While most of my friends were partying during our early years and engaged in unmentionable activities (at least that’s what I heard), I had my head buried in books. Sometimes I lost in conversations with old friends because I wasn’t present when they had some of their most harrowing adventures. In my early 20’s I was fixated on history, biographies and languages. I never dreamed that all those years of reading, studying sans an objective, just for the love of learning, would one day prove to be beneficial.
When I complete my tour of Brazil I go immediately to Mexico. I’ll spend 3 weeks in Mexico visiting schools there and celebrating “El Dia de Los Muertos (Day of the Dead).” If you’re unfamiliar with the Day of the Dead then just do a quick internet search. It is an amazing tradition in Mexico.
When I first moved to Los Angeles in the late 80’s, one of the first things I noticed where I was living was the high number of people surrounding me that did not speak English. The majority of them spoke Spanish and most were also from Mexico. I began teaching myself Spanish in order to be able to communicate with those around me. Back during that time I figured that, if there are a huge number of the population that speaks Spanish then maybe I should learn a little something as well.
I was so driven to acquire fluency that I even attended a local community college for a couple of years to get the rules of grammar, syntax, verb conjugation and cultural literacy under my belt.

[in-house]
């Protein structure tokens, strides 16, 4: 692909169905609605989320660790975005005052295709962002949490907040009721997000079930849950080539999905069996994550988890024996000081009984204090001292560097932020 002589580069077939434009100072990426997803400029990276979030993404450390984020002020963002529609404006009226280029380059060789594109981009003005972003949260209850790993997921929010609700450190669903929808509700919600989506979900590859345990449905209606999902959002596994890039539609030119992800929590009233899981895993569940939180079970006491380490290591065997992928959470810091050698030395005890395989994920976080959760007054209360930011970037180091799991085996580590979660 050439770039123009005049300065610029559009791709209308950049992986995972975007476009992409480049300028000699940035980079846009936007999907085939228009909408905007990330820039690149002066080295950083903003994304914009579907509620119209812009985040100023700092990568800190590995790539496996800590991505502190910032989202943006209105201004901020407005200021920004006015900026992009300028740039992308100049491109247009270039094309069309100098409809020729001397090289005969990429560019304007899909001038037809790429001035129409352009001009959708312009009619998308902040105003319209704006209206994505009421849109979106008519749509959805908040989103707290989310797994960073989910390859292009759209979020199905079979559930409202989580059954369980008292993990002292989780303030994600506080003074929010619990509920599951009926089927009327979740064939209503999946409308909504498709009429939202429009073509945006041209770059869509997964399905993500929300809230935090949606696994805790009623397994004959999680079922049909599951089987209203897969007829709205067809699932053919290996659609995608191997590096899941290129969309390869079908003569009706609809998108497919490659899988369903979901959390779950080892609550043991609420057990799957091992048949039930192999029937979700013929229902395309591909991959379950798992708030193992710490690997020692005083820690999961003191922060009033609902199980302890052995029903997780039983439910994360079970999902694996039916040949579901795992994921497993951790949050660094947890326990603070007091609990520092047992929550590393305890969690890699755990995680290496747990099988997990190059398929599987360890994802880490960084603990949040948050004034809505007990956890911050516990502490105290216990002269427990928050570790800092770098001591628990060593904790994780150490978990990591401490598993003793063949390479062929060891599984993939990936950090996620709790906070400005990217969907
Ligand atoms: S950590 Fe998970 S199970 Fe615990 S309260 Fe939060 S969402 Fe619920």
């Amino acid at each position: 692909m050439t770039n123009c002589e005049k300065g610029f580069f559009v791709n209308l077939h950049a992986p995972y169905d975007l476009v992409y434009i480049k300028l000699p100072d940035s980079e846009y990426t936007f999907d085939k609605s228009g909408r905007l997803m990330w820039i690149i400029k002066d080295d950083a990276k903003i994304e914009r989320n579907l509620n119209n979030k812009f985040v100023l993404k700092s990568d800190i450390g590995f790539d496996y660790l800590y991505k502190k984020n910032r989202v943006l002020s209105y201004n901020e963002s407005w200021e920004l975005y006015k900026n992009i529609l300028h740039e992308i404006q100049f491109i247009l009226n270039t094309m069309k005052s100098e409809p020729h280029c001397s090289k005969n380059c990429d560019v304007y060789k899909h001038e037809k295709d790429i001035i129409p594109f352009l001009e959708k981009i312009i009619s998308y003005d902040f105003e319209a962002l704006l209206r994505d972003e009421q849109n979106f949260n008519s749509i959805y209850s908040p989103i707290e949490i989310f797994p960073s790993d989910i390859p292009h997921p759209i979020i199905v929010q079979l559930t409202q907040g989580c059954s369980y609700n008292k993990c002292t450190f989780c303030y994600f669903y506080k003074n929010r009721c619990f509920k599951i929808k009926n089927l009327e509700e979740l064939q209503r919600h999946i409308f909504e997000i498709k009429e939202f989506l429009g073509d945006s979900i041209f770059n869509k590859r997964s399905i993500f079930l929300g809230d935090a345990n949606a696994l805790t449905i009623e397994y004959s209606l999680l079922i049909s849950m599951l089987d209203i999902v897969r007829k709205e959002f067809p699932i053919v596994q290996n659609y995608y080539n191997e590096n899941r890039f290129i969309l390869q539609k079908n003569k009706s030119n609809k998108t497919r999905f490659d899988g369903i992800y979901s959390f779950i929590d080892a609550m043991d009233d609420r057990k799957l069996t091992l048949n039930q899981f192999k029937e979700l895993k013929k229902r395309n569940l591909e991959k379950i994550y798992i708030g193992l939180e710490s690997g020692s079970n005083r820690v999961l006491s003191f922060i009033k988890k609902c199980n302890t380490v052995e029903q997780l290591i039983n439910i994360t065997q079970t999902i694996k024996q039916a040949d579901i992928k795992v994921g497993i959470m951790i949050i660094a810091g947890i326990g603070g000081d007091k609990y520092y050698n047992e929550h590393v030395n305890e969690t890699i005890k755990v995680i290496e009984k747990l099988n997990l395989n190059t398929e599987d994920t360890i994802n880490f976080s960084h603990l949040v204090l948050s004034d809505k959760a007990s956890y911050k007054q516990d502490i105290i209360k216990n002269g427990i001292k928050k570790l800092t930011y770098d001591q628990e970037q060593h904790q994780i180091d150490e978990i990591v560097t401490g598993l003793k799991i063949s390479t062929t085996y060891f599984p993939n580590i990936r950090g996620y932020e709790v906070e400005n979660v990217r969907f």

The reason why I’m explaining all of this is because I had no clue at the time that language would play such a pivotal role in my life. I explored language for the joy of it. I immersed myself in cultures for the pure fun of it. I would love to say that I had some intellectual pursuit in mind or that I had the foresight of wisdom but that wouldn’t be true.
Anyway… here I am preparing for a trip to tour both Brazil and Mexico to share my music and stories. Had I chosen to do many of the things my peers were doing during our youth, I would not be in the position I am today to exploit my acquired skills/talents.
There is a Spanish dicho (saying or proverb) that I’ve always held on to whenever it I reached a point of exasperation with attempting to gain language fluency: Poco a poco se van lejos (little by little one goes far). I’ve subscribed to that philosophy in many areas of my life and it has really served me well.
To say that I’m excited about my upcoming trip to Mexico would be an understatement. I’m hoping to explore some of the ancient Aztec structures, hear the Nahuatl language spoken regularly and visit some of the battle grounds where Gaspar Yanga fought for liberation.
I think, when I return, that I will have so much more to share with my dual immersion schools and billingual audiences.
I’ll keep posting while in Brazil and Mexico and, hopefully, you’ll share your comments with me as I travel. I look forward to it!